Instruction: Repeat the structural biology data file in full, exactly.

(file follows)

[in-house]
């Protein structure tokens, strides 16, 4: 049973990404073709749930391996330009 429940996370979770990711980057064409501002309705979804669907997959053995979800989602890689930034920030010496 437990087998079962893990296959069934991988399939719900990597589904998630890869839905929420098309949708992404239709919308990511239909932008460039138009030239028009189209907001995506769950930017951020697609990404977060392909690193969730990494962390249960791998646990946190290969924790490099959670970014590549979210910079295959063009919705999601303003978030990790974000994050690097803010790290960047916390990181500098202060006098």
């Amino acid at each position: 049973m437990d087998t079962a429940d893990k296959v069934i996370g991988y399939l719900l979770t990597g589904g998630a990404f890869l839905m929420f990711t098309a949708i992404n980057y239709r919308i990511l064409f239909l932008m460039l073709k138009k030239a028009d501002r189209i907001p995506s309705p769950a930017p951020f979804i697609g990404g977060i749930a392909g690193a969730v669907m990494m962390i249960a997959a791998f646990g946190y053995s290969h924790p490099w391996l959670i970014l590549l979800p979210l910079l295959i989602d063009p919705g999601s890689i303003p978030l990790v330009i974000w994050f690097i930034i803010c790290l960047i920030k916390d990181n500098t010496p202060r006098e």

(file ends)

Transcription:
[in-house]
């Protein structure tokens, strides 16, 4: 049973990404073709749930391996330009 429940996370979770990711980057064409501002309705979804669907997959053995979800989602890689930034920030010496 437990087998079962893990296959069934991988399939719900990597589904998630890869839905929420098309949708992404239709919308990511239909932008460039138009030239028009189209907001995506769950930017951020697609990404977060392909690193969730990494962390249960791998646990946190290969924790490099959670970014590549979210910079295959063009919705999601303003978030990790974000994050690097803010790290960047916390990181500098202060006098």
């Amino acid at each position: 049973m437990d087998t079962a429940d893990k296959v069934i996370g991988y399939l719900l979770t990597g589904g998630a990404f890869l839905m929420f990711t098309a949708i992404n980057y239709r919308i990511l064409f239909l932008m460039l073709k138009k030239a028009d501002r189209i907001p995506s309705p769950a930017p951020f979804i697609g990404g977060i749930a392909g690193a969730v669907m990494m962390i249960a997959a791998f646990g946190y053995s290969h924790p490099w391996l959670i970014l590549l979800p979210l910079l295959i989602d063009p919705g999601s890689i303003p978030l990790v330009i974000w994050f690097i930034i803010c790290l960047i920030k916390d990181n500098t010496p202060r006098e």